From School Library Journal
Grade 1–4—From the wide-open spaces of southern British Columbia comes this fictionalized tale of a mother grizzly bear and her cubs. In a documentary style, the story follows Mother Bear from the winter she birthed her last three cubs until her 27th and last hibernation. Using matter-of-fact language, the author treats her subjects with genuine respect and obvious admiration. She writes of topics like nursing, scent trails, and aging in the same casual tone as hibernation and eating. A beautiful example comes after she crawls into her last den: "…a crying storm descended upon the slope. But the grizzly knew nothing of it. She was already gone, past drowse and beyond winter. Her memory she left with every cub she had ever reared; her body she released to the mountain." The authentic portrayal of the animals makes the pastel illustrations an apt fit for the book's style. Bang portrays the cubs as small bears, not teddy bears. The focus of the art stays on the activities in the text with a few generous glimpses of the scenic views. When appropriate, the illustrator shows honest expressions on the face of mother bear. The length of the story and the slightly sophisticated vocabulary mark this as a read-together book. The informative nature of this honest tale will make it as educational for readers as it is enjoyable.—June Wolfe, Bushnell-Sage Library, Sheffield, MA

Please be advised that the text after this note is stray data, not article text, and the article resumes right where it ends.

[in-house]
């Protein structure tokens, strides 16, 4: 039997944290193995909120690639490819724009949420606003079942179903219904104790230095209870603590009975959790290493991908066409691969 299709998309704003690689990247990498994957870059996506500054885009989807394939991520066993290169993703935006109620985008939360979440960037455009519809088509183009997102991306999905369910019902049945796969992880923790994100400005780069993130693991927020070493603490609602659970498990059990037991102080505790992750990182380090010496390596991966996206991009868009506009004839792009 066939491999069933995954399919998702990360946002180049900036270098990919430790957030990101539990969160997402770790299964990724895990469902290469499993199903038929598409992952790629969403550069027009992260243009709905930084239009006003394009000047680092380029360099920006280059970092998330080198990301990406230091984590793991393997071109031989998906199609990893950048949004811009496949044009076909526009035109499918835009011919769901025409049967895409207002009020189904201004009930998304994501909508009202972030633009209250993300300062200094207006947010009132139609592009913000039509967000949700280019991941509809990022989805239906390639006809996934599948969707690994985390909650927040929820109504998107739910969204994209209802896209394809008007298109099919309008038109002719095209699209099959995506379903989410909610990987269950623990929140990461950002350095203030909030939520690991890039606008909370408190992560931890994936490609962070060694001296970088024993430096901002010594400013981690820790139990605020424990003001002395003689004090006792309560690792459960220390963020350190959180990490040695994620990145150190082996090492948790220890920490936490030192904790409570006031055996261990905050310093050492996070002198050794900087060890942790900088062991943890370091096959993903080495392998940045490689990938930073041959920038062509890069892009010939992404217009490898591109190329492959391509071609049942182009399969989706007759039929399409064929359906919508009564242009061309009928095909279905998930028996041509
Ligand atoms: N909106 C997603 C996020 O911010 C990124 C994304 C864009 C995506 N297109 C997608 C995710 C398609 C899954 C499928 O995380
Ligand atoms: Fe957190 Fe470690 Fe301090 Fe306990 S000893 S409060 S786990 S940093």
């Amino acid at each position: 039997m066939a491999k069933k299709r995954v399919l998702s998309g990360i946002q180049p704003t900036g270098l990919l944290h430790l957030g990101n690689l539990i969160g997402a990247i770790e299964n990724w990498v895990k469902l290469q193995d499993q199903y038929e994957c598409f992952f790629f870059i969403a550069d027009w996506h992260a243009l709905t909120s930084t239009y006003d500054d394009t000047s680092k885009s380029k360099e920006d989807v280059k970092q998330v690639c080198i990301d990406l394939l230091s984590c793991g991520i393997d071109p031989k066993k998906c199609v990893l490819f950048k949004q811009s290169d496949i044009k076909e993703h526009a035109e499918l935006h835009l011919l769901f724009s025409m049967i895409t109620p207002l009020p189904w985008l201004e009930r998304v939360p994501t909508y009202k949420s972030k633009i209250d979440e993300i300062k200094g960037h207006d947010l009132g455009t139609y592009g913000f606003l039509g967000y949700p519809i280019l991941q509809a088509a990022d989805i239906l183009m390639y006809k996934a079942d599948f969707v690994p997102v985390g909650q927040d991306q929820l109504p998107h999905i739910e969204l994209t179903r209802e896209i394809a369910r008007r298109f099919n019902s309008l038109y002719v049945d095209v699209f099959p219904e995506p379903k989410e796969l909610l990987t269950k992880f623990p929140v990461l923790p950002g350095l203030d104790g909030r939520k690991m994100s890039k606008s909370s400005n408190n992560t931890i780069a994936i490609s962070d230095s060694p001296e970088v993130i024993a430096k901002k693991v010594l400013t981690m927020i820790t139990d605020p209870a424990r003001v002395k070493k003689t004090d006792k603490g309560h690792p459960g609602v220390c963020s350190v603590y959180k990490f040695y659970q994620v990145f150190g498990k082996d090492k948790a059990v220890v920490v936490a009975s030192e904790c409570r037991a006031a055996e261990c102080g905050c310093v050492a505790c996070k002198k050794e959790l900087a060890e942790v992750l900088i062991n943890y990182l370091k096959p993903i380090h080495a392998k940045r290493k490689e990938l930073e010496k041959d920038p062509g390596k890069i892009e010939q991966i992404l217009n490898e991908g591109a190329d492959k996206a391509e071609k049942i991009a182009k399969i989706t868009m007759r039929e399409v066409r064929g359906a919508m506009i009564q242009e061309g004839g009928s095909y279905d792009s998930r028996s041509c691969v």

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At the advanced age of 27, a grizzly bear in British Columbia's Khutzeymateen wildlife sanctuary gives birth to three cubs. The detailed zoology facts are the gripping story in this realistic picture book, which is based on true events and illustrated in beautifully textured, close-up, oil-and-chalk artwork by Caldecott Honor Book artist Bang.
Words and illustrations show the bear cubs close up, nursing in the den, crawling, growing stronger, and wrestling with each other. Then, in spring, the mother leads them above ground, where they find food, including squirrels and berries, as they explore further. In an exciting confrontation, she rears up to defend her cubs against a huge male intruder. Always there is the sense of her as an aging mother, tired but wonderfully experienced. After three years, the cubs leave her, and an exquisite final portrait shows the mother upright, still and quiet, before she dies. Without anthropomorphism, the one animal's viewpoint is the drama. Hazel RochmanCopyright © American Library Association. All rights reserved